I’m currently pursuing a master’s degree in educational technology, and I’m a pretty avid user of tech in my classroom, so I frequently attend these types of trainings. When I return from them, my principal often asks me to share what I learned with my colleagues, which is a daunting task. I don’t want to subject my peers to a grueling experience that is overwhelming and intimidating. I want my colleagues to walk away with actionable information that they can put into practice right away, and I want them to feel that they have extended support as they experiment with new technology in the weeks and months after their initial training.

In August of 2017, as a requirement for graduation, I participated in a semester-long, school-based internship. One of my responsibilities was to lead a Canvas training for fourth and fifth grade teachers, who were expected to use the LMS with fidelity. It was an opportunity for me to reflect and channel my frustration into making change at my school.

I met with my principal to discuss her expectations for each grade level, reflected on my prior professional development experiences and brainstormed what changes I could make to be more engaging and effective.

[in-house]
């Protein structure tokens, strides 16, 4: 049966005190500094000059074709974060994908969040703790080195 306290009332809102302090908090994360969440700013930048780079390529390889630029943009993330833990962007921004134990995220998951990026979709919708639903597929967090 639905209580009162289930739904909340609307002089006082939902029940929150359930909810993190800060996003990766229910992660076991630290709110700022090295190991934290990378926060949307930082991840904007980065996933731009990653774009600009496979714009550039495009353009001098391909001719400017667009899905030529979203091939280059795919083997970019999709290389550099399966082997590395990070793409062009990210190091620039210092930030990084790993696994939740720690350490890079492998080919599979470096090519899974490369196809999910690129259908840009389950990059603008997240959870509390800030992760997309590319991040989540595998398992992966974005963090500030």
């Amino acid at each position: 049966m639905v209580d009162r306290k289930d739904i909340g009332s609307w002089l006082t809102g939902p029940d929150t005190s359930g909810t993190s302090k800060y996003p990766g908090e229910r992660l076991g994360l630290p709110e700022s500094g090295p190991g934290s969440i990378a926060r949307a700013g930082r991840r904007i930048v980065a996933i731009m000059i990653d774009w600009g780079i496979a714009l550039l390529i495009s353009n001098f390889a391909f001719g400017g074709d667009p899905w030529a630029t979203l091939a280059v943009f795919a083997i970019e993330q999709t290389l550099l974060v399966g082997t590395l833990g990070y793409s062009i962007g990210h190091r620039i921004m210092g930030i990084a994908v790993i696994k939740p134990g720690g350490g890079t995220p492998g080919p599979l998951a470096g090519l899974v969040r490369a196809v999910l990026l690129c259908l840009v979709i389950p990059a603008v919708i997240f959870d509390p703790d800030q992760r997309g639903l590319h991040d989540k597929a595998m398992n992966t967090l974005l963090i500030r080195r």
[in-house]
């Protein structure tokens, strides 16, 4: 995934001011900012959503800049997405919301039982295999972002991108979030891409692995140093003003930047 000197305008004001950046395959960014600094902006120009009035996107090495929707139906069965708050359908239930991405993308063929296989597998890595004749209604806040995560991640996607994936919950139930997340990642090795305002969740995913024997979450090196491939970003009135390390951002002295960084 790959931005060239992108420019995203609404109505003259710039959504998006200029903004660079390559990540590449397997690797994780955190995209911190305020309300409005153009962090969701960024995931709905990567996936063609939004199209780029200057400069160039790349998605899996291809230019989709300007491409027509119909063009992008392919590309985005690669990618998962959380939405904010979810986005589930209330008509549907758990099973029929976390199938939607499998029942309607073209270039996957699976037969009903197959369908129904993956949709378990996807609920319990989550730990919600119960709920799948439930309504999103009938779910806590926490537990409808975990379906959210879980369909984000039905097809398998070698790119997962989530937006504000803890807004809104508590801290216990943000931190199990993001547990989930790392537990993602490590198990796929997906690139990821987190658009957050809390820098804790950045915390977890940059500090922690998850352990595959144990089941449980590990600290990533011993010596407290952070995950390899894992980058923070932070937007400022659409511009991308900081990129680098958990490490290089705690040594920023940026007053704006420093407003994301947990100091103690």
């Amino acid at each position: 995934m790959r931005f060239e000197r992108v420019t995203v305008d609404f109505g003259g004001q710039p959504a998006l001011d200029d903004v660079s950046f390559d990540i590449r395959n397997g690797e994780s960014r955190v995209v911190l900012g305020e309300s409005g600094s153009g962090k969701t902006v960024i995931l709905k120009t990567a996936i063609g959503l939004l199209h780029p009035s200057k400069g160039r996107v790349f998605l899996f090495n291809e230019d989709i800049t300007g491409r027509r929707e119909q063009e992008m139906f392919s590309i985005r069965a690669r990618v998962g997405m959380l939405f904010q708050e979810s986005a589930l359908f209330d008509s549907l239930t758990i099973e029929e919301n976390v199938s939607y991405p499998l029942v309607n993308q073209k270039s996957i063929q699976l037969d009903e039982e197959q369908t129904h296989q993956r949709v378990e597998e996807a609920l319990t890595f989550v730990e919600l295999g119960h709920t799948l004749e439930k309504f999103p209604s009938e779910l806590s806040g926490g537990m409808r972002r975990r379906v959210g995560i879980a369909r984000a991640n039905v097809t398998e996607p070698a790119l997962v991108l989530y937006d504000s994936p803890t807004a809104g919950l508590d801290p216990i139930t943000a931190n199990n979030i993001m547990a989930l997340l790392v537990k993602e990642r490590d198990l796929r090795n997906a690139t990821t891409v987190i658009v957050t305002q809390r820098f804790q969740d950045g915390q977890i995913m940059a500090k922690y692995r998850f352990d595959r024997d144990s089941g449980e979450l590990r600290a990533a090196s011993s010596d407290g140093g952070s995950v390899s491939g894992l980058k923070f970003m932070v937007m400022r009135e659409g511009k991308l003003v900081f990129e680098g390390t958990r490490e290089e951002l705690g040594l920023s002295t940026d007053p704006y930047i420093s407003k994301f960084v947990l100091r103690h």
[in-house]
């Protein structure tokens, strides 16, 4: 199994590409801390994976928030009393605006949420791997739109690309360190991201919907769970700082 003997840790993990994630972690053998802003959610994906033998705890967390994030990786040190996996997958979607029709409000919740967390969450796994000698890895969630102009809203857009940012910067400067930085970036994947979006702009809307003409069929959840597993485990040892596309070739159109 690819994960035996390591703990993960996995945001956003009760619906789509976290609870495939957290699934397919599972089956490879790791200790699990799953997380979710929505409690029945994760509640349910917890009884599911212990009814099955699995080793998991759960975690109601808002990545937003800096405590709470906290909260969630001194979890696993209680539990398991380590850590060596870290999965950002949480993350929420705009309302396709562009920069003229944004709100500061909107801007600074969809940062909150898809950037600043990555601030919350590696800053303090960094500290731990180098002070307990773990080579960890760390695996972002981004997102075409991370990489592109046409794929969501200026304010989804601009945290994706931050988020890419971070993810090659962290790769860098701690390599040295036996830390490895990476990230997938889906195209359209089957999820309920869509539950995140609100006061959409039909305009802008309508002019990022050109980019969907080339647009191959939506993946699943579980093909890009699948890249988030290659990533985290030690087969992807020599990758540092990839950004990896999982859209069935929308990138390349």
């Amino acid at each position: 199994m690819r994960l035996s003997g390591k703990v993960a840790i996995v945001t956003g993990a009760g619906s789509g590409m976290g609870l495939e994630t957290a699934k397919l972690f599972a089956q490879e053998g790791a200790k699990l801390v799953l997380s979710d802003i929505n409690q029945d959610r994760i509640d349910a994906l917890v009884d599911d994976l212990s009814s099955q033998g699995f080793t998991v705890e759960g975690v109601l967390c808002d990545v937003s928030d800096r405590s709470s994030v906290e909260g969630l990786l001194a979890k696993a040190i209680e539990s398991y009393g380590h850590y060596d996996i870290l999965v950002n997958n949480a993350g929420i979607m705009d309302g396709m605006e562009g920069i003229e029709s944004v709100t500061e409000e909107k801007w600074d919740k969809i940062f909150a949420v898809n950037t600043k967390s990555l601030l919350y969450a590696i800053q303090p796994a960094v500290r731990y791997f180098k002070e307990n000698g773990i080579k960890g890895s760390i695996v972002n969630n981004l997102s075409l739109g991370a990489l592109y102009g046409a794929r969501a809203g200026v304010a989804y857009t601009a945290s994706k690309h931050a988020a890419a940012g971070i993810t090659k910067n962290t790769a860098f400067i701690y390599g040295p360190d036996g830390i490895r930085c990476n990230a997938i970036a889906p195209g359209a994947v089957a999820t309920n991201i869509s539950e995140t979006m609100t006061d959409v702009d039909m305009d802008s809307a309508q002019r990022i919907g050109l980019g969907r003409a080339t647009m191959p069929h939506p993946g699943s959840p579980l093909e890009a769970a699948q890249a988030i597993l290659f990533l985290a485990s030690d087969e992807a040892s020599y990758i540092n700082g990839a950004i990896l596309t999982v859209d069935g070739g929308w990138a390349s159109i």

I came up with a two-part plan. During part one I broke down the tool’s features into smaller, more digestible pieces and present them to my peers slowly, pausing for an extensive amount of time after each feature to give them an opportunity to try it out for themselves in a way that would support their students. They made choices for themselves about how to test out the features—some of them chose to create modules that align to specific standards, while others focused on building assessments that could be graded automatically and transferred directly into their online gradebook.

During the second part, I carved out one day a week where the teachers could practice creating Canvas content and come to me for assistance or troubleshooting during the process. This process is still ongoing, and the teachers are gradually using Canvas more and more in their classrooms, but continue to come to me for support.

The way a district rolls out new technology has a huge impact on its effectiveness in the classroom. Teachers need to feel supported, rather than inundated with new information that doesn’t directly apply to their classroom—and that doesn’t always happen.

While I understand that district endorsed technology trainings have to be extremely condensed for budgetary reasons and to limit teacher time away from the classroom, I do think that a few slight modifications could improve the learning process substantially.

By breaking up the trainings into bite-size sessions, giving teachers space and time to test run each feature in an authentic and meaningful way, and providing support once we return to the classrooms, more teachers would feel ready to take the plunge and try using new technological tools in their own classrooms.

Brittany Aponte is a fourth grade teacher at Stirling Elementary School in Hollywood, Florida.